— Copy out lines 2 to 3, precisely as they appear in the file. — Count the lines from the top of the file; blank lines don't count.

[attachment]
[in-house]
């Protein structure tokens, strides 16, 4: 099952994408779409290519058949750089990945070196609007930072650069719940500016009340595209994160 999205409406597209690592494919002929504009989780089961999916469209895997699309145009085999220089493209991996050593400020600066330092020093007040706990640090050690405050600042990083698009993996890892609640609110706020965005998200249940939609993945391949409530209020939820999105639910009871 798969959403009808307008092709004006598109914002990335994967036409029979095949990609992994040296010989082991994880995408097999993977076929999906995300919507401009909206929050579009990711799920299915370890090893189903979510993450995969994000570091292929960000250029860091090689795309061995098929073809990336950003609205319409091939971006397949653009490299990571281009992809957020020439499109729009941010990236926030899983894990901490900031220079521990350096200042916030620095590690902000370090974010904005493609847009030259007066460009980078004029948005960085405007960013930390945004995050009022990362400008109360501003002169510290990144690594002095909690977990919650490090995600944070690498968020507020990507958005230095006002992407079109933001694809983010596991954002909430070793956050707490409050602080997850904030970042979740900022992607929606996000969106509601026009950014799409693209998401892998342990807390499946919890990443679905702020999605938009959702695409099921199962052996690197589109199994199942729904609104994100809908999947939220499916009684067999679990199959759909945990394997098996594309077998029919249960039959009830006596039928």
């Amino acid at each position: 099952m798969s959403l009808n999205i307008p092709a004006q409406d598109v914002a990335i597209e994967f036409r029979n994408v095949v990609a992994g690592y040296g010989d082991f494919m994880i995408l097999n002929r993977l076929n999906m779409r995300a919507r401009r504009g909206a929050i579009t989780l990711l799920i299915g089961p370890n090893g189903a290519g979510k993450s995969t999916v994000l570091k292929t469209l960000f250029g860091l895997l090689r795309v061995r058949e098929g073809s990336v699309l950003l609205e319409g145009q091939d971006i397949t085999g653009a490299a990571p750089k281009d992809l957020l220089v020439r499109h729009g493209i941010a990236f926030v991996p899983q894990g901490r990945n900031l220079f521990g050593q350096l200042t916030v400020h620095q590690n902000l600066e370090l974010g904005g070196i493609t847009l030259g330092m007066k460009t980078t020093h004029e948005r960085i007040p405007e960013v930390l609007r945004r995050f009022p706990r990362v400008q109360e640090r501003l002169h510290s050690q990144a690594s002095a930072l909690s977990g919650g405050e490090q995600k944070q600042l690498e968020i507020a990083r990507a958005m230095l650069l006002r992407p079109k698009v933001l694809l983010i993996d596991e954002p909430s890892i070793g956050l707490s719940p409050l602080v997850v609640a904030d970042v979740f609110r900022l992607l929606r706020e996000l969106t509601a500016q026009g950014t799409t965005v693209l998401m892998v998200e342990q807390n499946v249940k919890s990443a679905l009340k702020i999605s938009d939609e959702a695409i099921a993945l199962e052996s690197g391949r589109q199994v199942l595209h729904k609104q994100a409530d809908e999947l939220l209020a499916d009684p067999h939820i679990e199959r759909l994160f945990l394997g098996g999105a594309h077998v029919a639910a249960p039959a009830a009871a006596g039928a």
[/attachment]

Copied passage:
């Protein structure tokens, strides 16, 4: 099952994408779409290519058949750089990945070196609007930072650069719940500016009340595209994160 999205409406597209690592494919002929504009989780089961999916469209895997699309145009085999220089493209991996050593400020600066330092020093007040706990640090050690405050600042990083698009993996890892609640609110706020965005998200249940939609993945391949409530209020939820999105639910009871 798969959403009808307008092709004006598109914002990335994967036409029979095949990609992994040296010989082991994880995408097999993977076929999906995300919507401009909206929050579009990711799920299915370890090893189903979510993450995969994000570091292929960000250029860091090689795309061995098929073809990336950003609205319409091939971006397949653009490299990571281009992809957020020439499109729009941010990236926030899983894990901490900031220079521990350096200042916030620095590690902000370090974010904005493609847009030259007066460009980078004029948005960085405007960013930390945004995050009022990362400008109360501003002169510290990144690594002095909690977990919650490090995600944070690498968020507020990507958005230095006002992407079109933001694809983010596991954002909430070793956050707490409050602080997850904030970042979740900022992607929606996000969106509601026009950014799409693209998401892998342990807390499946919890990443679905702020999605938009959702695409099921199962052996690197589109199994199942729904609104994100809908999947939220499916009684067999679990199959759909945990394997098996594309077998029919249960039959009830006596039928």
């Amino acid at each position: 099952m798969s959403l009808n999205i307008p092709a004006q409406d598109v914002a990335i597209e994967f036409r029979n994408v095949v990609a992994g690592y040296g010989d082991f494919m994880i995408l097999n002929r993977l076929n999906m779409r995300a919507r401009r504009g909206a929050i579009t989780l990711l799920i299915g089961p370890n090893g189903a290519g979510k993450s995969t999916v994000l570091k292929t469209l960000f250029g860091l895997l090689r795309v061995r058949e098929g073809s990336v699309l950003l609205e319409g145009q091939d971006i397949t085999g653009a490299a990571p750089k281009d992809l957020l220089v020439r499109h729009g493209i941010a990236f926030v991996p899983q894990g901490r990945n900031l220079f521990g050593q350096l200042t916030v400020h620095q590690n902000l600066e370090l974010g904005g070196i493609t847009l030259g330092m007066k460009t980078t020093h004029e948005r960085i007040p405007e960013v930390l609007r945004r995050f009022p706990r990362v400008q109360e640090r501003l002169h510290s050690q990144a690594s002095a930072l909690s977990g919650g405050e490090q995600k944070q600042l690498e968020i507020a990083r990507a958005m230095l650069l006002r992407p079109k698009v933001l694809l983010i993996d596991e954002p909430s890892i070793g956050l707490s719940p409050l602080v997850v609640a904030d970042v979740f609110r900022l992607l929606r706020e996000l969106t509601a500016q026009g950014t799409t965005v693209l998401m892998v998200e342990q807390n499946v249940k919890s990443a679905l009340k702020i999605s938009d939609e959702a695409i099921a993945l199962e052996s690197g391949r589109q199994v199942l595209h729904k609104q994100a409530d809908e999947l939220l209020a499916d009684p067999h939820i679990e199959r759909l994160f945990l394997g098996g999105a594309h077998v029919a639910a249960p039959a009830a009871a006596g039928a």